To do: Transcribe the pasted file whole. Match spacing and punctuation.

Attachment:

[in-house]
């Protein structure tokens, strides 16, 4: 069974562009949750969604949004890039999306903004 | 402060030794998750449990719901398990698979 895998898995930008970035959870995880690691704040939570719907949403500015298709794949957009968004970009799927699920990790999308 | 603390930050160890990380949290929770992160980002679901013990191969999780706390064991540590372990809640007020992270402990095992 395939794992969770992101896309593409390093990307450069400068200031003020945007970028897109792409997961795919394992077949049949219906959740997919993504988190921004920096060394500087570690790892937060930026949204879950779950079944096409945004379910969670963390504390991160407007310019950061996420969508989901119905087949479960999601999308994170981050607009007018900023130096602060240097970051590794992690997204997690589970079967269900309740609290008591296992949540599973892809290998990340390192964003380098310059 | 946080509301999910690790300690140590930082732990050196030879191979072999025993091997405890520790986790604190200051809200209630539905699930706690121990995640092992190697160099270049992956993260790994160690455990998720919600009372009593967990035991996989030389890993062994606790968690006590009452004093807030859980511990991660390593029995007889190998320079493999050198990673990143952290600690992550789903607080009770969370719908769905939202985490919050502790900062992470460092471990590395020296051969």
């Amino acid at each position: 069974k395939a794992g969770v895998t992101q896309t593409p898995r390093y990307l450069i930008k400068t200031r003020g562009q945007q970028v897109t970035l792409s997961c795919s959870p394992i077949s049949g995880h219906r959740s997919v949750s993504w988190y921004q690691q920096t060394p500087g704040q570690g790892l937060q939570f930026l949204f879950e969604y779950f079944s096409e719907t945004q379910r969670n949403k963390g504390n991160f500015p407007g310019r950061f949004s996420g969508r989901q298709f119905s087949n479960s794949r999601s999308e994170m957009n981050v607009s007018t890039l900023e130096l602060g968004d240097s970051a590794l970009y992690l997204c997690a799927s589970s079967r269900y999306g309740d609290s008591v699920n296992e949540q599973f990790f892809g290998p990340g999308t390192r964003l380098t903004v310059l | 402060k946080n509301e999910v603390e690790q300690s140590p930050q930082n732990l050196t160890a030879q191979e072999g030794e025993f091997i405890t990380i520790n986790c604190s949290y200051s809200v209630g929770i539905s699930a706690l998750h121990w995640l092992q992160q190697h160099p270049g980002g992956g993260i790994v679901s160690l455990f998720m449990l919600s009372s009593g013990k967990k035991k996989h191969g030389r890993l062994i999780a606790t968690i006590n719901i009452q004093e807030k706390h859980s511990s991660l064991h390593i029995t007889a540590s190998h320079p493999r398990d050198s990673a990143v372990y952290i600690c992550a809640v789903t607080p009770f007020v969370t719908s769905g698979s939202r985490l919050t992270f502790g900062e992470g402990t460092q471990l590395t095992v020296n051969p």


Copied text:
[in-house]
């Protein structure tokens, strides 16, 4: 069974562009949750969604949004890039999306903004 | 402060030794998750449990719901398990698979 895998898995930008970035959870995880690691704040939570719907949403500015298709794949957009968004970009799927699920990790999308 | 603390930050160890990380949290929770992160980002679901013990191969999780706390064991540590372990809640007020992270402990095992 395939794992969770992101896309593409390093990307450069400068200031003020945007970028897109792409997961795919394992077949049949219906959740997919993504988190921004920096060394500087570690790892937060930026949204879950779950079944096409945004379910969670963390504390991160407007310019950061996420969508989901119905087949479960999601999308994170981050607009007018900023130096602060240097970051590794992690997204997690589970079967269900309740609290008591296992949540599973892809290998990340390192964003380098310059 | 946080509301999910690790300690140590930082732990050196030879191979072999025993091997405890520790986790604190200051809200209630539905699930706690121990995640092992190697160099270049992956993260790994160690455990998720919600009372009593967990035991996989030389890993062994606790968690006590009452004093807030859980511990991660390593029995007889190998320079493999050198990673990143952290600690992550789903607080009770969370719908769905939202985490919050502790900062992470460092471990590395020296051969």
């Amino acid at each position: 069974k395939a794992g969770v895998t992101q896309t593409p898995r390093y990307l450069i930008k400068t200031r003020g562009q945007q970028v897109t970035l792409s997961c795919s959870p394992i077949s049949g995880h219906r959740s997919v949750s993504w988190y921004q690691q920096t060394p500087g704040q570690g790892l937060q939570f930026l949204f879950e969604y779950f079944s096409e719907t945004q379910r969670n949403k963390g504390n991160f500015p407007g310019r950061f949004s996420g969508r989901q298709f119905s087949n479960s794949r999601s999308e994170m957009n981050v607009s007018t890039l900023e130096l602060g968004d240097s970051a590794l970009y992690l997204c997690a799927s589970s079967r269900y999306g309740d609290s008591v699920n296992e949540q599973f990790f892809g290998p990340g999308t390192r964003l380098t903004v310059l | 402060k946080n509301e999910v603390e690790q300690s140590p930050q930082n732990l050196t160890a030879q191979e072999g030794e025993f091997i405890t990380i520790n986790c604190s949290y200051s809200v209630g929770i539905s699930a706690l998750h121990w995640l092992q992160q190697h160099p270049g980002g992956g993260i790994v679901s160690l455990f998720m449990l919600s009372s009593g013990k967990k035991k996989h191969g030389r890993l062994i999780a606790t968690i006590n719901i009452q004093e807030k706390h859980s511990s991660l064991h390593i029995t007889a540590s190998h320079p493999r398990d050198s990673a990143v372990y952290i600690c992550a809640v789903t607080p009770f007020v969370t719908s769905g698979s939202r985490l919050t992270f502790g900062e992470g402990t460092q471990l590395t095992v020296n051969p």